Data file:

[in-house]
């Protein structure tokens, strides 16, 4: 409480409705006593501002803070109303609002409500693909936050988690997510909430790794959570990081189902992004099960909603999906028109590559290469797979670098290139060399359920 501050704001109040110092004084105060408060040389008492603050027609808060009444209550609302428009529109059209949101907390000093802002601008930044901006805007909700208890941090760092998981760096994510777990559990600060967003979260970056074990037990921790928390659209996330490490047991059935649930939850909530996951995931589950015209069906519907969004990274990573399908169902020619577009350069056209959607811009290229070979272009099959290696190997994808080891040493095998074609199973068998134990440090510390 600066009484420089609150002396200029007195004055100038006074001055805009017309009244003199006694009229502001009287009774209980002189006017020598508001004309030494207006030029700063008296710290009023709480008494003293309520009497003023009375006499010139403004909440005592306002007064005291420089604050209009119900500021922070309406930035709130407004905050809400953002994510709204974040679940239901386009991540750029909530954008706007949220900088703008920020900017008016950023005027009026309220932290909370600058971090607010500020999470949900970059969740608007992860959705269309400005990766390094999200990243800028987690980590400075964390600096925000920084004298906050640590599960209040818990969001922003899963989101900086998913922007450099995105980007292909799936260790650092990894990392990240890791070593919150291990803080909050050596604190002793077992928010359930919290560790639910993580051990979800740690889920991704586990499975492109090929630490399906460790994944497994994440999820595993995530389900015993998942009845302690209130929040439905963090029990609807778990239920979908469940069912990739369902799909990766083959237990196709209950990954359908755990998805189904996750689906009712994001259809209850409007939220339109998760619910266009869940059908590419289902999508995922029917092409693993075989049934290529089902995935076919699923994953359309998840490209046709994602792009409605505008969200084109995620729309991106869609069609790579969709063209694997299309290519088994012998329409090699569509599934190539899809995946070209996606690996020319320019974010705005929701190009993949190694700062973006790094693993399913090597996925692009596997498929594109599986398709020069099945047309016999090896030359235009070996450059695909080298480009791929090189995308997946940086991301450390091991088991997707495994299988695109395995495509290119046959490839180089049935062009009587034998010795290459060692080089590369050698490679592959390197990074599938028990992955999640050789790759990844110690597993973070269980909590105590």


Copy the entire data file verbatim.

[in-house]
């Protein structure tokens, strides 16, 4: 409480409705006593501002803070109303609002409500693909936050988690997510909430790794959570990081189902992004099960909603999906028109590559290469797979670098290139060399359920 501050704001109040110092004084105060408060040389008492603050027609808060009444209550609302428009529109059209949101907390000093802002601008930044901006805007909700208890941090760092998981760096994510777990559990600060967003979260970056074990037990921790928390659209996330490490047991059935649930939850909530996951995931589950015209069906519907969004990274990573399908169902020619577009350069056209959607811009290229070979272009099959290696190997994808080891040493095998074609199973068998134990440090510390 600066009484420089609150002396200029007195004055100038006074001055805009017309009244003199006694009229502001009287009774209980002189006017020598508001004309030494207006030029700063008296710290009023709480008494003293309520009497003023009375006499010139403004909440005592306002007064005291420089604050209009119900500021922070309406930035709130407004905050809400953002994510709204974040679940239901386009991540750029909530954008706007949220900088703008920020900017008016950023005027009026309220932290909370600058971090607010500020999470949900970059969740608007992860959705269309400005990766390094999200990243800028987690980590400075964390600096925000920084004298906050640590599960209040818990969001922003899963989101900086998913922007450099995105980007292909799936260790650092990894990392990240890791070593919150291990803080909050050596604190002793077992928010359930919290560790639910993580051990979800740690889920991704586990499975492109090929630490399906460790994944497994994440999820595993995530389900015993998942009845302690209130929040439905963090029990609807778990239920979908469940069912990739369902799909990766083959237990196709209950990954359908755990998805189904996750689906009712994001259809209850409007939220339109998760619910266009869940059908590419289902999508995922029917092409693993075989049934290529089902995935076919699923994953359309998840490209046709994602792009409605505008969200084109995620729309991106869609069609790579969709063209694997299309290519088994012998329409090699569509599934190539899809995946070209996606690996020319320019974010705005929701190009993949190694700062973006790094693993399913090597996925692009596997498929594109599986398709020069099945047309016999090896030359235009070996450059695909080298480009791929090189995308997946940086991301450390091991088991997707495994299988695109395995495509290119046959490839180089049935062009009587034998010795290459060692080089590369050698490679592959390197990074599938028990992955999640050789790759990844110690597993973070269980909590105590």